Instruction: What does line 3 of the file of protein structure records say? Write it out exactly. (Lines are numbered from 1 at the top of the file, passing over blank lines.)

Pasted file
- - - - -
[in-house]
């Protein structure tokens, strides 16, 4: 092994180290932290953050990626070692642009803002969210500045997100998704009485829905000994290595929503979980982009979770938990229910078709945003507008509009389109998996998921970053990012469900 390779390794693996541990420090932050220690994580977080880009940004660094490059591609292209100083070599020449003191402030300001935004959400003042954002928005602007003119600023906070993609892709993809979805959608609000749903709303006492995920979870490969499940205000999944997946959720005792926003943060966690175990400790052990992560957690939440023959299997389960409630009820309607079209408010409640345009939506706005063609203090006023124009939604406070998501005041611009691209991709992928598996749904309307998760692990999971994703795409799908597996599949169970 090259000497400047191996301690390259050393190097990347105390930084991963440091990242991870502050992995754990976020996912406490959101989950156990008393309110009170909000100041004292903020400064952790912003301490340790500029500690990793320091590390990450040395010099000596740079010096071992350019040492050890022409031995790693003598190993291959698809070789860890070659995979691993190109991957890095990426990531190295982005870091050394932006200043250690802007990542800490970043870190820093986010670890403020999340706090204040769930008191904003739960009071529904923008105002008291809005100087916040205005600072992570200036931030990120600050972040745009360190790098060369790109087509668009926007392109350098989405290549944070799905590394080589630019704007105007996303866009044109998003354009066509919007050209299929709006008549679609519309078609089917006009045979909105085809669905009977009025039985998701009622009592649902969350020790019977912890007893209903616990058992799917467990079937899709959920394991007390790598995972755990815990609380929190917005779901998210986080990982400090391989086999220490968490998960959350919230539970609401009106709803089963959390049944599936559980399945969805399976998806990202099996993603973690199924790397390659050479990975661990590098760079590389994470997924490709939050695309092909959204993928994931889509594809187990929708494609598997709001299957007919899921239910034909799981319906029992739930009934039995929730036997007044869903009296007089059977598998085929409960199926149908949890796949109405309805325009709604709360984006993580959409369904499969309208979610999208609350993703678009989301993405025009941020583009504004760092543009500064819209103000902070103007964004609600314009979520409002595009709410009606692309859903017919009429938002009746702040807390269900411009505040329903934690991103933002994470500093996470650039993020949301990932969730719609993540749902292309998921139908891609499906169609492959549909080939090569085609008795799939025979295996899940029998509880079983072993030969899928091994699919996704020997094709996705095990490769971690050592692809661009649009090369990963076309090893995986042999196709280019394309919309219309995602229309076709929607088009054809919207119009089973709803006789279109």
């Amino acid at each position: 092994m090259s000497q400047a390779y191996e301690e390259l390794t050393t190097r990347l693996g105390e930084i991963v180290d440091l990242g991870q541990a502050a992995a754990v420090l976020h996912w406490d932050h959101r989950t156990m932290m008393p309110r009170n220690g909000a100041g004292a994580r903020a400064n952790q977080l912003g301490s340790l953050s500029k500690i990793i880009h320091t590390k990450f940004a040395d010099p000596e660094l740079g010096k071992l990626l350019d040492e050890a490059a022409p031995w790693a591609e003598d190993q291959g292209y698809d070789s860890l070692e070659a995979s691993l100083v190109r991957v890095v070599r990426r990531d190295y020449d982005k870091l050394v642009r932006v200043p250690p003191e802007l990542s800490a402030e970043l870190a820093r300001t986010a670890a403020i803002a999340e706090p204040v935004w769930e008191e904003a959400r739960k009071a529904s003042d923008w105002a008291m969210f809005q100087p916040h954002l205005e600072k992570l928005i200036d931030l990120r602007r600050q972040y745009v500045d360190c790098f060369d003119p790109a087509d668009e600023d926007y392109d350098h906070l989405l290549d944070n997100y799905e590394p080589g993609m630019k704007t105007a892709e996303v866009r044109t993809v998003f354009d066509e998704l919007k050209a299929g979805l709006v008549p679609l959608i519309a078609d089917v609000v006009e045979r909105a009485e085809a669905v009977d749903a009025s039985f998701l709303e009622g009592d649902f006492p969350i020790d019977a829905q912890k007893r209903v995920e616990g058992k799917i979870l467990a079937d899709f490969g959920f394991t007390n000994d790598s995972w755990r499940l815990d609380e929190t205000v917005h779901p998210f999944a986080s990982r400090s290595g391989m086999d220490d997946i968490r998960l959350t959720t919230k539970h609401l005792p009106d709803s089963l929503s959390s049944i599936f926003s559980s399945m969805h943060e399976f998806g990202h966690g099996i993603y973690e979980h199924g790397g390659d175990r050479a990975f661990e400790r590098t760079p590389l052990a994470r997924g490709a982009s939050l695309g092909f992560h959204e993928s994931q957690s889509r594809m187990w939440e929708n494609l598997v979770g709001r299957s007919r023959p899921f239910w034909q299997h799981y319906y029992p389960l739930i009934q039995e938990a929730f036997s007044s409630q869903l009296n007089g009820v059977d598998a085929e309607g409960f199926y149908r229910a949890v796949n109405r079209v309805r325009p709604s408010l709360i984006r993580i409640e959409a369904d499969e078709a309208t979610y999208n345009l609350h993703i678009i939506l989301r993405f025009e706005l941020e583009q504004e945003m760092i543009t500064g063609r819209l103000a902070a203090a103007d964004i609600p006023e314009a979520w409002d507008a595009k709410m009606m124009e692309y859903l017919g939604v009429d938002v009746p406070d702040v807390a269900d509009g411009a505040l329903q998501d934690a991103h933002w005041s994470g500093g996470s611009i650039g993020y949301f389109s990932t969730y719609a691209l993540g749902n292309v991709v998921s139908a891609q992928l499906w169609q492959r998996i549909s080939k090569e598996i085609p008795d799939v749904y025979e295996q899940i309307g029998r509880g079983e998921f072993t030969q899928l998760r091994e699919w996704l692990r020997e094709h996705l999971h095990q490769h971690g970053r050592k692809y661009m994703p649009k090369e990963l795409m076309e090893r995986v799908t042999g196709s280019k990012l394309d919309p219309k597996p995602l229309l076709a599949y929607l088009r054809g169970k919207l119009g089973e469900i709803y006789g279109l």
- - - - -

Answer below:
């Amino acid at each position: 092994m090259s000497q400047a390779y191996e301690e390259l390794t050393t190097r990347l693996g105390e930084i991963v180290d440091l990242g991870q541990a502050a992995a754990v420090l976020h996912w406490d932050h959101r989950t156990m932290m008393p309110r009170n220690g909000a100041g004292a994580r903020a400064n952790q977080l912003g301490s340790l953050s500029k500690i990793i880009h320091t590390k990450f940004a040395d010099p000596e660094l740079g010096k071992l990626l350019d040492e050890a490059a022409p031995w790693a591609e003598d190993q291959g292209y698809d070789s860890l070692e070659a995979s691993l100083v190109r991957v890095v070599r990426r990531d190295y020449d982005k870091l050394v642009r932006v200043p250690p003191e802007l990542s800490a402030e970043l870190a820093r300001t986010a670890a403020i803002a999340e706090p204040v935004w769930e008191e904003a959400r739960k009071a529904s003042d923008w105002a008291m969210f809005q100087p916040h954002l205005e600072k992570l928005i200036d931030l990120r602007r600050q972040y745009v500045d360190c790098f060369d003119p790109a087509d668009e600023d926007y392109d350098h906070l989405l290549d944070n997100y799905e590394p080589g993609m630019k704007t105007a892709e996303v866009r044109t993809v998003f354009d066509e998704l919007k050209a299929g979805l709006v008549p679609l959608i519309a078609d089917v609000v006009e045979r909105a009485e085809a669905v009977d749903a009025s039985f998701l709303e009622g009592d649902f006492p969350i020790d019977a829905q912890k007893r209903v995920e616990g058992k799917i979870l467990a079937d899709f490969g959920f394991t007390n000994d790598s995972w755990r499940l815990d609380e929190t205000v917005h779901p998210f999944a986080s990982r400090s290595g391989m086999d220490d997946i968490r998960l959350t959720t919230k539970h609401l005792p009106d709803s089963l929503s959390s049944i599936f926003s559980s399945m969805h943060e399976f998806g990202h966690g099996i993603y973690e979980h199924g790397g390659d175990r050479a990975f661990e400790r590098t760079p590389l052990a994470r997924g490709a982009s939050l695309g092909f992560h959204e993928s994931q957690s889509r594809m187990w939440e929708n494609l598997v979770g709001r299957s007919r023959p899921f239910w034909q299997h799981y319906y029992p389960l739930i009934q039995e938990a929730f036997s007044s409630q869903l009296n007089g009820v059977d598998a085929e309607g409960f199926y149908r229910a949890v796949n109405r079209v309805r325009p709604s408010l709360i984006r993580i409640e959409a369904d499969e078709a309208t979610y999208n345009l609350h993703i678009i939506l989301r993405f025009e706005l941020e583009q504004e945003m760092i543009t500064g063609r819209l103000a902070a203090a103007d964004i609600p006023e314009a979520w409002d507008a595009k709410m009606m124009e692309y859903l017919g939604v009429d938002v009746p406070d702040v807390a269900d509009g411009a505040l329903q998501d934690a991103h933002w005041s994470g500093g996470s611009i650039g993020y949301f389109s990932t969730y719609a691209l993540g749902n292309v991709v998921s139908a891609q992928l499906w169609q492959r998996i549909s080939k090569e598996i085609p008795d799939v749904y025979e295996q899940i309307g029998r509880g079983e998921f072993t030969q899928l998760r091994e699919w996704l692990r020997e094709h996705l999971h095990q490769h971690g970053r050592k692809y661009m994703p649009k090369e990963l795409m076309e090893r995986v799908t042999g196709s280019k990012l394309d919309p219309k597996p995602l229309l076709a599949y929607l088009r054809g169970k919207l119009g089973e469900i709803y006789g279109l």